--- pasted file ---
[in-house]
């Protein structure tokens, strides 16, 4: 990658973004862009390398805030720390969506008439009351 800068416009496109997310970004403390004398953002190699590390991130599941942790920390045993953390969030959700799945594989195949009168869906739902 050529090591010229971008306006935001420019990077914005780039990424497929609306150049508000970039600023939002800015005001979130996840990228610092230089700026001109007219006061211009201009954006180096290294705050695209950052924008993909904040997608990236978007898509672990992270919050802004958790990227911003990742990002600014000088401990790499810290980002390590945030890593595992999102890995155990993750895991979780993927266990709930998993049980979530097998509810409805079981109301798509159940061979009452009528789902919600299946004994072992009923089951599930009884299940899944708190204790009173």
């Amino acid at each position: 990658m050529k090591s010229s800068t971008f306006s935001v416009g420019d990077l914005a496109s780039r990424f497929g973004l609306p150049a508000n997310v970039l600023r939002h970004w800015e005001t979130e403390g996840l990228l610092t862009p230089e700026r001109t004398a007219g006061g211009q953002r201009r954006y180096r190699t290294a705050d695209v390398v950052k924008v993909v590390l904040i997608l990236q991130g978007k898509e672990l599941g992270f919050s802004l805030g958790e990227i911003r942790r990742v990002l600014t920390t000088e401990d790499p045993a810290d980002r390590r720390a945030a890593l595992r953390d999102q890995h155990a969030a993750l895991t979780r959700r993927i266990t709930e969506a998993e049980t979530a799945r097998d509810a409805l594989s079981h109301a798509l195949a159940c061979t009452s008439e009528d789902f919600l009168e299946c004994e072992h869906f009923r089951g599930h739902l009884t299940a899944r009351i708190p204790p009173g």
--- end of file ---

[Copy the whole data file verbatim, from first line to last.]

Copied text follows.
[in-house]
């Protein structure tokens, strides 16, 4: 990658973004862009390398805030720390969506008439009351 800068416009496109997310970004403390004398953002190699590390991130599941942790920390045993953390969030959700799945594989195949009168869906739902 050529090591010229971008306006935001420019990077914005780039990424497929609306150049508000970039600023939002800015005001979130996840990228610092230089700026001109007219006061211009201009954006180096290294705050695209950052924008993909904040997608990236978007898509672990992270919050802004958790990227911003990742990002600014000088401990790499810290980002390590945030890593595992999102890995155990993750895991979780993927266990709930998993049980979530097998509810409805079981109301798509159940061979009452009528789902919600299946004994072992009923089951599930009884299940899944708190204790009173």
């Amino acid at each position: 990658m050529k090591s010229s800068t971008f306006s935001v416009g420019d990077l914005a496109s780039r990424f497929g973004l609306p150049a508000n997310v970039l600023r939002h970004w800015e005001t979130e403390g996840l990228l610092t862009p230089e700026r001109t004398a007219g006061g211009q953002r201009r954006y180096r190699t290294a705050d695209v390398v950052k924008v993909v590390l904040i997608l990236q991130g978007k898509e672990l599941g992270f919050s802004l805030g958790e990227i911003r942790r990742v990002l600014t920390t000088e401990d790499p045993a810290d980002r390590r720390a945030a890593l595992r953390d999102q890995h155990a969030a993750l895991t979780r959700r993927i266990t709930e969506a998993e049980t979530a799945r097998d509810a409805l594989s079981h109301a798509l195949a159940c061979t009452s008439e009528d789902f919600l009168e299946c004994e072992h869906f009923r089951g599930h739902l009884t299940a899944r009351i708190p204790p009173g």